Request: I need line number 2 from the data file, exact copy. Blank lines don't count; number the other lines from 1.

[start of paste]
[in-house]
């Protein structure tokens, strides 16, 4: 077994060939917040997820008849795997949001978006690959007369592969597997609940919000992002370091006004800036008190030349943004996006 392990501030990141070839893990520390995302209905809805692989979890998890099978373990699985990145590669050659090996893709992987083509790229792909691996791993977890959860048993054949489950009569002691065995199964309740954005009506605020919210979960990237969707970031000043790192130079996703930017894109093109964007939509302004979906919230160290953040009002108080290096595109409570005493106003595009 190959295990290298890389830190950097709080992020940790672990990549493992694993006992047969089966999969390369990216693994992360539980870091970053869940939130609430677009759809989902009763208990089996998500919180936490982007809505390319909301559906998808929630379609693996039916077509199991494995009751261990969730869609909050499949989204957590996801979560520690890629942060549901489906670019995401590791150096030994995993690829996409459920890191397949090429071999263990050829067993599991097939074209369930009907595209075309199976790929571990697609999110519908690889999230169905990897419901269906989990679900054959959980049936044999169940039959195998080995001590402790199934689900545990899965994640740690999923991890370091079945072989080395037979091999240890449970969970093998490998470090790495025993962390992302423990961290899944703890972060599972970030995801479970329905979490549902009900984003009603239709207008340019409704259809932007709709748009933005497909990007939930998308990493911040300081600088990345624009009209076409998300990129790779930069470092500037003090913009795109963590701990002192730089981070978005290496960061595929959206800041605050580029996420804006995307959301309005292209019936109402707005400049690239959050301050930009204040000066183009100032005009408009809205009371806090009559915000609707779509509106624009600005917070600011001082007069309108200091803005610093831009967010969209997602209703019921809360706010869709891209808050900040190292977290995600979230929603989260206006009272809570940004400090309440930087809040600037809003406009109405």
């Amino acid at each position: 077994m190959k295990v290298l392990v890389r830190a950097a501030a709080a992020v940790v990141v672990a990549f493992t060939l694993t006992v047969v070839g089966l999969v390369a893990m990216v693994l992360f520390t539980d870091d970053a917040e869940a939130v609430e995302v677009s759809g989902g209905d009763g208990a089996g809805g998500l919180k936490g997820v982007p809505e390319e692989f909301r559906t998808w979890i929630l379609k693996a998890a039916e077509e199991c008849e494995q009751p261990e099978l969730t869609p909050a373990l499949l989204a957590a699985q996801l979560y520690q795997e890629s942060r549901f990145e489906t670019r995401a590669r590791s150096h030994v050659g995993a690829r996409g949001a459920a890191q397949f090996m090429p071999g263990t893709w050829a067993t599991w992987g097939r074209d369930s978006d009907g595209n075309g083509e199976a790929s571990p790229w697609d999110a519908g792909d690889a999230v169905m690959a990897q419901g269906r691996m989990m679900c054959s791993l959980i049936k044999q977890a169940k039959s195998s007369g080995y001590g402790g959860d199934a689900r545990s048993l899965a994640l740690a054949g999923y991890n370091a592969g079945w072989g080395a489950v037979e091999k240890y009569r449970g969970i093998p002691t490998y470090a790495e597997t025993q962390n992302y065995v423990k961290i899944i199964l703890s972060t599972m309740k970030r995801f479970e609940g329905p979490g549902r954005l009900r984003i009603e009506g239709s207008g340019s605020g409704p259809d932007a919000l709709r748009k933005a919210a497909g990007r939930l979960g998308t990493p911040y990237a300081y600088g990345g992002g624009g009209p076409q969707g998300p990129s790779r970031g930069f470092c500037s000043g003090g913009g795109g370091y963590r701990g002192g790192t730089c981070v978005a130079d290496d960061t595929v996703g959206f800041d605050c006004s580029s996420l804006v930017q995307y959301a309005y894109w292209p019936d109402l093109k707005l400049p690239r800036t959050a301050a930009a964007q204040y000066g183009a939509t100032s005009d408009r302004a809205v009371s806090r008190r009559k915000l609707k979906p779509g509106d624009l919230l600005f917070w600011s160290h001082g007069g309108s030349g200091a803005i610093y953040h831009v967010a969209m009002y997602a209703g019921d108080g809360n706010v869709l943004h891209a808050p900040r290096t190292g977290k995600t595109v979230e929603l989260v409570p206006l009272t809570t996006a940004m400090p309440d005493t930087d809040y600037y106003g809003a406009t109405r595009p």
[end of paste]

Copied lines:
């Protein structure tokens, strides 16, 4: 077994060939917040997820008849795997949001978006690959007369592969597997609940919000992002370091006004800036008190030349943004996006 392990501030990141070839893990520390995302209905809805692989979890998890099978373990699985990145590669050659090996893709992987083509790229792909691996791993977890959860048993054949489950009569002691065995199964309740954005009506605020919210979960990237969707970031000043790192130079996703930017894109093109964007939509302004979906919230160290953040009002108080290096595109409570005493106003595009 190959295990290298890389830190950097709080992020940790672990990549493992694993006992047969089966999969390369990216693994992360539980870091970053869940939130609430677009759809989902009763208990089996998500919180936490982007809505390319909301559906998808929630379609693996039916077509199991494995009751261990969730869609909050499949989204957590996801979560520690890629942060549901489906670019995401590791150096030994995993690829996409459920890191397949090429071999263990050829067993599991097939074209369930009907595209075309199976790929571990697609999110519908690889999230169905990897419901269906989990679900054959959980049936044999169940039959195998080995001590402790199934689900545990899965994640740690999923991890370091079945072989080395037979091999240890449970969970093998490998470090790495025993962390992302423990961290899944703890972060599972970030995801479970329905979490549902009900984003009603239709207008340019409704259809932007709709748009933005497909990007939930998308990493911040300081600088990345624009009209076409998300990129790779930069470092500037003090913009795109963590701990002192730089981070978005290496960061595929959206800041605050580029996420804006995307959301309005292209019936109402707005400049690239959050301050930009204040000066183009100032005009408009809205009371806090009559915000609707779509509106624009600005917070600011001082007069309108200091803005610093831009967010969209997602209703019921809360706010869709891209808050900040190292977290995600979230929603989260206006009272809570940004400090309440930087809040600037809003406009109405």